Paul Jannetto, Ph.D.
Associate Professor of Laboratory Medicine and Pathology
Division of Clinical Biochemistry
Mayo Clinic, Rochester, Minnesota
Hello, my name is Dr. Paul Jannetto, and I am the director of the Clinical and Forensic Toxicology Laboratory, the Clinical Mass Spectrometry Laboratory, and the Metals Laboratory here at the Mayo Clinic.
I have nothing to disclose.
The objectives of my talk are to describe the clinical utility and limitations of traditional laboratory or point-of-care-based immunoassays and mass spectrometry-based screening assays used to monitor benzodiazepines. Secondly, to define the metabolic profiles of benzodiazepines commonly prescribed and discuss how to interpret screening and definitive test results.
Benzodiazepines are a large class of central nervous system (CNS) depressant medications with useful sedative, hypnotic, anxiolytic, and anticonvulsant properties. There are short-, intermediate-, and long-acting benzodiazepines, which are commonly prescribed for generalized anxiety disorders, panic disorders, social phobias, insomnia, seizures, or they can be used for premedication for anesthetic procedures.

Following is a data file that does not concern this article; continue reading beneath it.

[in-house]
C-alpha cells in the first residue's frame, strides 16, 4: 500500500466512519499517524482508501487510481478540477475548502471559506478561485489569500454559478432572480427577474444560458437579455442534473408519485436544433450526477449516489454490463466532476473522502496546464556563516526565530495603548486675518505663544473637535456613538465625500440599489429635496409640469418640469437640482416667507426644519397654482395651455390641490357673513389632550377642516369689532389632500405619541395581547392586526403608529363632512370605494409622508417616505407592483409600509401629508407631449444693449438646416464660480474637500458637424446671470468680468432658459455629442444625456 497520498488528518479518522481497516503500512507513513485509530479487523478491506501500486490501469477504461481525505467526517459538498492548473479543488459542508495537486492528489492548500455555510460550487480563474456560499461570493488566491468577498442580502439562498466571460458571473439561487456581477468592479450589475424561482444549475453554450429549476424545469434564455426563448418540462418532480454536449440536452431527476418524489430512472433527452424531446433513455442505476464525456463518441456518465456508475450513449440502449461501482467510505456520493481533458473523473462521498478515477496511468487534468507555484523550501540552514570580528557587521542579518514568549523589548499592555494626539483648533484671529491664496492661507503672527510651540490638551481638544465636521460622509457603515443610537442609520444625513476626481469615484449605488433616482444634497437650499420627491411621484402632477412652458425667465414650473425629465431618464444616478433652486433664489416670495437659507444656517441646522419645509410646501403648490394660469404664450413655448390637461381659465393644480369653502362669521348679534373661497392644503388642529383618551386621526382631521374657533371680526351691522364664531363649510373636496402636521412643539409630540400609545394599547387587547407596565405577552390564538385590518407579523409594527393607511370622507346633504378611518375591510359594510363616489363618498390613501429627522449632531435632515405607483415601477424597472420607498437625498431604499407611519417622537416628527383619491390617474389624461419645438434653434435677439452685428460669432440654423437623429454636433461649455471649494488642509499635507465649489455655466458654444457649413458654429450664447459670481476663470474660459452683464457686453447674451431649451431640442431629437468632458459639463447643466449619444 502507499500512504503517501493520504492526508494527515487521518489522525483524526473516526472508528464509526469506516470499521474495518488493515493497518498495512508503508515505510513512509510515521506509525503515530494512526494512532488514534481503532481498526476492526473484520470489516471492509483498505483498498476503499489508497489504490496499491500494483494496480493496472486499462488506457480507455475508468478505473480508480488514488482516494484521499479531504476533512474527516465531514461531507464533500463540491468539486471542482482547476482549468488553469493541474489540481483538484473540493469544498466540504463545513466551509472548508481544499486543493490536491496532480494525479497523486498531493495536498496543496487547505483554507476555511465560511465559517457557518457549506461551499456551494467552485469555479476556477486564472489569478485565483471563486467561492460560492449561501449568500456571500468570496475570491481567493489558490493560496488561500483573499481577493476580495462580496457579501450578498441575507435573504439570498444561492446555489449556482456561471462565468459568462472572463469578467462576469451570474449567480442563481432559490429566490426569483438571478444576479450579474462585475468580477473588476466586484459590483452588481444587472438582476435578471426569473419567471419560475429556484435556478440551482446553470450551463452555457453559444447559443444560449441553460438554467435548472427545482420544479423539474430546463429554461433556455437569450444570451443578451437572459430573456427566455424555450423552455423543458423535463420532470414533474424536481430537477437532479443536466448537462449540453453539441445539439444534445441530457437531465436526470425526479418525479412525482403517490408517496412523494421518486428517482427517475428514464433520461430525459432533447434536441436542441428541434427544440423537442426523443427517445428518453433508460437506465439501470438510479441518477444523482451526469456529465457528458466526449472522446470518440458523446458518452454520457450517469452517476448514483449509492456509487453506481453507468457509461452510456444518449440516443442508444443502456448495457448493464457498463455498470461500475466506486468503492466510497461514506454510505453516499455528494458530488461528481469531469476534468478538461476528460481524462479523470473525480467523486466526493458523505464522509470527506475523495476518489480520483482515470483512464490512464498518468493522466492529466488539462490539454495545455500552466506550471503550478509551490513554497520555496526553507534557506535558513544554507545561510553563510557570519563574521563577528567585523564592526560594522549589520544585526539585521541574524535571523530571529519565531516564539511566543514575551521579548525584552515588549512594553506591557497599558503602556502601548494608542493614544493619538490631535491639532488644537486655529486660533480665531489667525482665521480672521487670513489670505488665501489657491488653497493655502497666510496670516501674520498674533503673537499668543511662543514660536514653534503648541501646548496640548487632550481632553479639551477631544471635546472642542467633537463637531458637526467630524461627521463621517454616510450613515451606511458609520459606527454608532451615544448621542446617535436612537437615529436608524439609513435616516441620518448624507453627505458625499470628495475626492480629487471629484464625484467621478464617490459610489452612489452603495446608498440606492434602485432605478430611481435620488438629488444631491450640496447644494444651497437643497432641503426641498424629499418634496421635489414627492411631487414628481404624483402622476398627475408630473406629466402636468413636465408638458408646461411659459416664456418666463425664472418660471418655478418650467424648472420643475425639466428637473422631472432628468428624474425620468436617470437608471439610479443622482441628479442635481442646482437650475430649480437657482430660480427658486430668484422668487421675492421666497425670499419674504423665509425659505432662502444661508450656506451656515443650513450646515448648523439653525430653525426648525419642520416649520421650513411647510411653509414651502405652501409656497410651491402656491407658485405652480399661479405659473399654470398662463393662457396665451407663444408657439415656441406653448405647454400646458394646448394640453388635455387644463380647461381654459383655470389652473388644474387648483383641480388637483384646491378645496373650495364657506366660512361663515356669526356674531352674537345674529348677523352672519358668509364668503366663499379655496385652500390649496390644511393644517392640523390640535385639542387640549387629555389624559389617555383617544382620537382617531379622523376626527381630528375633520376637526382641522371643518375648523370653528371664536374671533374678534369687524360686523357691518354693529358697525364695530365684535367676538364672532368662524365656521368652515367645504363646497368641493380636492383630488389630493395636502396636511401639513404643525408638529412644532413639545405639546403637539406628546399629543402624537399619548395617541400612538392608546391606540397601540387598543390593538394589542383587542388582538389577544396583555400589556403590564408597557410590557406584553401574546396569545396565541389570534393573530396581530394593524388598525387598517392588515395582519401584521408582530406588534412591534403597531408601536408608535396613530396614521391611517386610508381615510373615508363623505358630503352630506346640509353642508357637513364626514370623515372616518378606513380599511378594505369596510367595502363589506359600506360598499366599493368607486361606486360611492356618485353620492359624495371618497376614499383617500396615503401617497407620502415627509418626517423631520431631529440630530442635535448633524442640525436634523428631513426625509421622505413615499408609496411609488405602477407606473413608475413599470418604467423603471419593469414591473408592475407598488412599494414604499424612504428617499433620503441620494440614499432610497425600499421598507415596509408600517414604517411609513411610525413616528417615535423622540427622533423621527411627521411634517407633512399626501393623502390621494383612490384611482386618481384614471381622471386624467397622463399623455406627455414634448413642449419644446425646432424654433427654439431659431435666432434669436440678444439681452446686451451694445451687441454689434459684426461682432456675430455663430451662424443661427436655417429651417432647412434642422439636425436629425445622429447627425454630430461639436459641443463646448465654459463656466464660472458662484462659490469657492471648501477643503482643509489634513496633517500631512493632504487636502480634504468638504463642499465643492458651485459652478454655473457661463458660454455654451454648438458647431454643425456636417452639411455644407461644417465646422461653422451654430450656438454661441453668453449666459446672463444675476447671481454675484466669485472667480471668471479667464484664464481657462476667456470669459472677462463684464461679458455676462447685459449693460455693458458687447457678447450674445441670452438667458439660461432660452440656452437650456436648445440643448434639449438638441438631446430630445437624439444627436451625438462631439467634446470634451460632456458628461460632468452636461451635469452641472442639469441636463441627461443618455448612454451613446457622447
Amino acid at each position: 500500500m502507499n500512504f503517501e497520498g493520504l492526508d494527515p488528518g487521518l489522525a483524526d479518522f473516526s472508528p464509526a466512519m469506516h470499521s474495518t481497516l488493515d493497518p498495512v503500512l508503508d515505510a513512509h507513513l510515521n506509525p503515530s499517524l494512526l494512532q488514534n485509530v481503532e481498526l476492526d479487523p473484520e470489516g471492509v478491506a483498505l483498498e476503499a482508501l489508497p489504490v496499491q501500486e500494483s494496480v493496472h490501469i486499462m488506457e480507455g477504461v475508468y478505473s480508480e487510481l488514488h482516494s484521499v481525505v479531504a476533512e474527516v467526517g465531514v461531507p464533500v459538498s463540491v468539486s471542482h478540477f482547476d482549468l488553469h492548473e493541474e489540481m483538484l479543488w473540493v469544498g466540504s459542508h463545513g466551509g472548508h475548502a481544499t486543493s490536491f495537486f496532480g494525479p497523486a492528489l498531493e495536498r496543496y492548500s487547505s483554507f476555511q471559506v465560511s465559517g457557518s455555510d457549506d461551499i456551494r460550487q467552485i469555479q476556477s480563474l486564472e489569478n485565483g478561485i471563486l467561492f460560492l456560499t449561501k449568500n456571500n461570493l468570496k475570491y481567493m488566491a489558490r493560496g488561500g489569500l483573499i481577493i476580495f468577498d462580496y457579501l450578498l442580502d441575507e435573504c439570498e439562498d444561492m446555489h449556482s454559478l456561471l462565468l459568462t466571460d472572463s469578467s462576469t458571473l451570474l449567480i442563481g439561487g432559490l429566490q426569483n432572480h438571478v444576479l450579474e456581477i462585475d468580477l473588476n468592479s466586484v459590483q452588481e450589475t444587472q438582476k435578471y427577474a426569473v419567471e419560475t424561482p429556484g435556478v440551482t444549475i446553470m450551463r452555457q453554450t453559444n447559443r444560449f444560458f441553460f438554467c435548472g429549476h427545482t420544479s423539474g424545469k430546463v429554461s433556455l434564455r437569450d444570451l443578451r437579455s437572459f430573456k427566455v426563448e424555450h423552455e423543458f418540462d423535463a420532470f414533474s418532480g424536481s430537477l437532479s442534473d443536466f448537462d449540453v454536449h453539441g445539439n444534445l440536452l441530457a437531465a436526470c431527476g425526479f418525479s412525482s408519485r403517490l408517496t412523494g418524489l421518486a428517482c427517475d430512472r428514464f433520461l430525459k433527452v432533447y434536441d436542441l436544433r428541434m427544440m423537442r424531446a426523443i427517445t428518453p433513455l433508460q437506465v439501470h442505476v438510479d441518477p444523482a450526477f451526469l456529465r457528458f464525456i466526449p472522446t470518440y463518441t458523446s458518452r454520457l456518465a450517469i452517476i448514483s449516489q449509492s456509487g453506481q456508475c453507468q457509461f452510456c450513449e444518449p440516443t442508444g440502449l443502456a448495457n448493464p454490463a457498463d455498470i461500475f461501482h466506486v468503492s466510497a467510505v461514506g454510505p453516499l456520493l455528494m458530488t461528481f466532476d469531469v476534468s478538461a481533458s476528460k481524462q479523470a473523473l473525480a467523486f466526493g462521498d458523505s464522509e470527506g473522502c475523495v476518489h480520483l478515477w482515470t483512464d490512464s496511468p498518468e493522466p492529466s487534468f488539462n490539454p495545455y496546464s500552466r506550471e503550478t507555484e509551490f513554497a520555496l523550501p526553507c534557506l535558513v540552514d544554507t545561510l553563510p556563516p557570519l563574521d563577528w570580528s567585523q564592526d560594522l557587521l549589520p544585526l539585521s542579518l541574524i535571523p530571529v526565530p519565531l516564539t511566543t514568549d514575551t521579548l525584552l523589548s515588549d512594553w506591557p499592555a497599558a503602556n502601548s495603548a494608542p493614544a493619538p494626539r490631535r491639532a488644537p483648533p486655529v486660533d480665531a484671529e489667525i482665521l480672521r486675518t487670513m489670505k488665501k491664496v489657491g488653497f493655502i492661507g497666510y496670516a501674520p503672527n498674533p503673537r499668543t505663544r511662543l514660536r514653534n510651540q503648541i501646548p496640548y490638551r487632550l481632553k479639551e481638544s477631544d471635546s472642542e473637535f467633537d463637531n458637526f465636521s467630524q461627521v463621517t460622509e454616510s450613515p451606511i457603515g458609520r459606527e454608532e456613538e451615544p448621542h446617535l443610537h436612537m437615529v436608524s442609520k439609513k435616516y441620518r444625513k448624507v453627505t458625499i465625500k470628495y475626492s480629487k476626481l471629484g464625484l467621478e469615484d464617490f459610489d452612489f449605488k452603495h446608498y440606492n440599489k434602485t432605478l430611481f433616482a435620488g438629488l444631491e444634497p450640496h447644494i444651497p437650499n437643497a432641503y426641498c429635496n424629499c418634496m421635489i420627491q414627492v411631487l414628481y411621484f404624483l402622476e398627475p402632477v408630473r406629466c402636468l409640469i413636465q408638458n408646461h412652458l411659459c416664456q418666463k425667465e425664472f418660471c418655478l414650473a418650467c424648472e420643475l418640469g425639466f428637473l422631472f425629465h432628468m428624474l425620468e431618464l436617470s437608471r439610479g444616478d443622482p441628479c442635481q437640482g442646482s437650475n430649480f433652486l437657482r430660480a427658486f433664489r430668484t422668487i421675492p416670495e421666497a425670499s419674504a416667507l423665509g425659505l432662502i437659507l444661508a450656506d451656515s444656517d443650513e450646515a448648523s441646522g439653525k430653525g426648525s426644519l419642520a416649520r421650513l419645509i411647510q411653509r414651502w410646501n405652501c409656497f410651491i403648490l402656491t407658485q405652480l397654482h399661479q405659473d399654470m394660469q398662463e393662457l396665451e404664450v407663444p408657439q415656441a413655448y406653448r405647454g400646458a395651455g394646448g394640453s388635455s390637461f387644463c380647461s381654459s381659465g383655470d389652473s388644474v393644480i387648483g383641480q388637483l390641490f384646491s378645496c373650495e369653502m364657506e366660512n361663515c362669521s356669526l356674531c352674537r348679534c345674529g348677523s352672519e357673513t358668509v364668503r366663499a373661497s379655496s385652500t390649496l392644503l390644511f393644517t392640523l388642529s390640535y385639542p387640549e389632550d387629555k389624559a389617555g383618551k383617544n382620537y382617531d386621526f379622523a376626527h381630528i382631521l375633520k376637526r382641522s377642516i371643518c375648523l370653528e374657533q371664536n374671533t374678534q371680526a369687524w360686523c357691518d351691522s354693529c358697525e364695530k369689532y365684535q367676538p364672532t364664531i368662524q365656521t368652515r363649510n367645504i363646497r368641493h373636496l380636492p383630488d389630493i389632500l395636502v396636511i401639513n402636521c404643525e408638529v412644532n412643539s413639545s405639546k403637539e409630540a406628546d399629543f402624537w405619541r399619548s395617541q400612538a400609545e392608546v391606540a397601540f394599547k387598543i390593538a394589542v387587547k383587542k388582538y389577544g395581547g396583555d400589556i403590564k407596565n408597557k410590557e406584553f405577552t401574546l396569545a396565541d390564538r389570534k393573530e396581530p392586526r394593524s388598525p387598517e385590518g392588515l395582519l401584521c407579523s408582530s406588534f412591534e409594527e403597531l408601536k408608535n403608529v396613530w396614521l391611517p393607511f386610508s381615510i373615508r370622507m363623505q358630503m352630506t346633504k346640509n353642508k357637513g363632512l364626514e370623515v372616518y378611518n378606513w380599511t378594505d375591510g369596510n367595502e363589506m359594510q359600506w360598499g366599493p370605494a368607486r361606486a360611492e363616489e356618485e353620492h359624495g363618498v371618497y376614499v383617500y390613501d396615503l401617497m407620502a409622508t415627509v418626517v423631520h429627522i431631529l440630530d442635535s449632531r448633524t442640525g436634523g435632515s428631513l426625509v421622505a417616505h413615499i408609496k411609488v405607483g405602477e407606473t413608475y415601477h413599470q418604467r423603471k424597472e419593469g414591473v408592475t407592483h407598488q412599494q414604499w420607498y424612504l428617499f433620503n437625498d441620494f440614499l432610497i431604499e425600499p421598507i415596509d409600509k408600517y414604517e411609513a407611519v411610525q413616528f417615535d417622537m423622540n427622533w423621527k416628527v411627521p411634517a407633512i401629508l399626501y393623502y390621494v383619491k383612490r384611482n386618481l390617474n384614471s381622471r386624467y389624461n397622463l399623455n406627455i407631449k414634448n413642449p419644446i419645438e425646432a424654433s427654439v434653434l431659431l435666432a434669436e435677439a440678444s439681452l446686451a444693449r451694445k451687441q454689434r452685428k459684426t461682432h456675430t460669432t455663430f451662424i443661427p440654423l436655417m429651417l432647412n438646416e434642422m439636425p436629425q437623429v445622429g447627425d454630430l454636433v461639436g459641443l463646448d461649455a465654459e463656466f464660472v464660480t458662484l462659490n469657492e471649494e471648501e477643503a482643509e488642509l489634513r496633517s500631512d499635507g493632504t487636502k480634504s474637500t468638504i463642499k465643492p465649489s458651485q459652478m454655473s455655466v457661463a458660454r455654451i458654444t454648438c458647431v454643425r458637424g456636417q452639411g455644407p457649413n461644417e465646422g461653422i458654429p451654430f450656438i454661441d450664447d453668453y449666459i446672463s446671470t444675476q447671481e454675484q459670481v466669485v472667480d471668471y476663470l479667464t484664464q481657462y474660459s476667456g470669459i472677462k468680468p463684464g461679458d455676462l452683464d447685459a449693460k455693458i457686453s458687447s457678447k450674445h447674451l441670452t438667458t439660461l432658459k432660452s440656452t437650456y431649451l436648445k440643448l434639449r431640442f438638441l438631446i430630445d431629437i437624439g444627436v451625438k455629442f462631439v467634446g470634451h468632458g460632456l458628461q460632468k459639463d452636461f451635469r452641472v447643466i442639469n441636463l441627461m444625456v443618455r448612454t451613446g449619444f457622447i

Benzodiazepines work by raising the levels of the inhibitory neurotransmitter gamma-aminobutyric acid (GABA) in the brain. Some commonly prescribed benzodiazepines include diazepam, alprazolam, clonazepam, and lorazepam.
Benzodiazepines are listed by the U.S. Drug Enforcement Administration (DEA) as schedule IV-controlled substances, which means they have the potential for abuse, addiction, and diversion. As a result, urine drug tests are recommended by numerous clinical practice guidelines to monitor compliance/adherence to these medications. Unfortunately, with the opioid epidemic in America, benzodiazepines are also found in greater than 30% of opioid overdoses, which further drives the need to perform urine drug testing for these medications.
So, what types of urine tests are being used by physicians to determine compliance to benzodiazepines? Physicians may use screening assays or definitive assays. However, physicians are primarily using screening assays with or without confirmatory tests to verify adherence of benzodiazepines.